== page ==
“Be grateful for yourself,” offers one student.
“If you’re feeling up high and unbalanced, think of groundhogs,” another chimes in.
“Bro, you’re looking great.”
Peptoc, as the free hotline is called, is a project from the students of West Side Elementary, a small school in the town of Healdsburg, Calif.
It was put together with the help of teachers Jessica Martin and Asherah Weiss. Martin, who teaches the arts program at the school, says she was inspired by her students’ positive attitudes, despite all they’ve been through — the pandemic, wildfires in the region and just the everyday challenges of being a kid.
“I thought, you know, with this world being as it is, we all really needed to hear from them — their extraordinary advice and their continual joy,” she said.
Martin said she spoke with her class about the idea of art as a kind of social practice, a conversation to contribute to the world — and something we can all learn from.
“Their creativity and resourcefulness is something that we need to emulate, because that level of joy and love and imagination is what’s going to save us in the end,” she said.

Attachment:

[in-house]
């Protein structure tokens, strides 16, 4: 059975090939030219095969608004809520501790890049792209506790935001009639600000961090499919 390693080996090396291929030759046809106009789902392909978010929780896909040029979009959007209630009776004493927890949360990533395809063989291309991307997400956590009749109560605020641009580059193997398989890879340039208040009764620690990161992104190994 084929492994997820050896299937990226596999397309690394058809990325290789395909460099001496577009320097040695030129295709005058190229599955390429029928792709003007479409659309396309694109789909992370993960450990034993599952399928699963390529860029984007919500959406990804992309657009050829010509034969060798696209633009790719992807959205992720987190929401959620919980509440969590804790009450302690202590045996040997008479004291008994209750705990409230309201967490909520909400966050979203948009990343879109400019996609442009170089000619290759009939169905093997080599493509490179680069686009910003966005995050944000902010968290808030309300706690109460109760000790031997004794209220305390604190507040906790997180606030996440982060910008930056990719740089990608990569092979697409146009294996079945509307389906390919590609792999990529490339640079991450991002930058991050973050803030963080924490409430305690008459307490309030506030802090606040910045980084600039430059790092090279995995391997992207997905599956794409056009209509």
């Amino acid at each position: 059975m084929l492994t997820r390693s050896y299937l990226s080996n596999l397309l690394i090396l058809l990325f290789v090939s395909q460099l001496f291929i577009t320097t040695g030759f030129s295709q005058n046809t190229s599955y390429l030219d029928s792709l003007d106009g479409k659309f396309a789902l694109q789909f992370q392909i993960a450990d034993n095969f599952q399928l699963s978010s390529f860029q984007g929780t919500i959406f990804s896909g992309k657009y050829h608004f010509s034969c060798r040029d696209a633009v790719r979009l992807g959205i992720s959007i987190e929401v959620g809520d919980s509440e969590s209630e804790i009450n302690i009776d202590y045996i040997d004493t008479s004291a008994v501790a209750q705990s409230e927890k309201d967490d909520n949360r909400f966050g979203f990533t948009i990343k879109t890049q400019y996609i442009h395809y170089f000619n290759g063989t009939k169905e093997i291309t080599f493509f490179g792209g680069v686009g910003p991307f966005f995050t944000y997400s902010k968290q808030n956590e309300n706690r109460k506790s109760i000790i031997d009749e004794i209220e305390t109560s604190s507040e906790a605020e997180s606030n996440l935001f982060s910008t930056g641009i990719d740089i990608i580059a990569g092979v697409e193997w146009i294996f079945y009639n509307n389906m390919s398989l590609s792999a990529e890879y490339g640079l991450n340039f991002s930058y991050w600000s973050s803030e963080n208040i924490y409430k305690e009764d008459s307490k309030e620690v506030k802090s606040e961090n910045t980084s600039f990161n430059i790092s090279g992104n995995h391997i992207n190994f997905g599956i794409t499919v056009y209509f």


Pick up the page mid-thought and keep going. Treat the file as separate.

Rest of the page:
Martin says she hopes the hotline will give callers a little respite from whatever it is they’re going through, which — judging from the thousands of calls the hotline gets each day — is quite a lot.
Two days after launching the hotline on Feb. 26, she said they were up to 700 callers per hour.
“That this went viral is really testament that we all still have a lot of healing to do,” she said. “And you know, with the current situation in Ukraine and all of the other terrors and sadness that we all carry, it’s really important that we continue to hold this light.”
She said it’s also a testament to fostering the arts in schools, noting that West Side doesn’t have much of an arts program after a massive budget cut this year.
So the next time you need a little boost, dial Peptoc at 707-998-8410.
To help support the program’s hotline fees, you can click here to donate. Martin said that any surplus funds will go toward the school’s enrichment programs.
Hiba Ahmad and Hadeel Al-Shalchi produced and edited this story for broadcast. Emma Bowman produced the story for the web.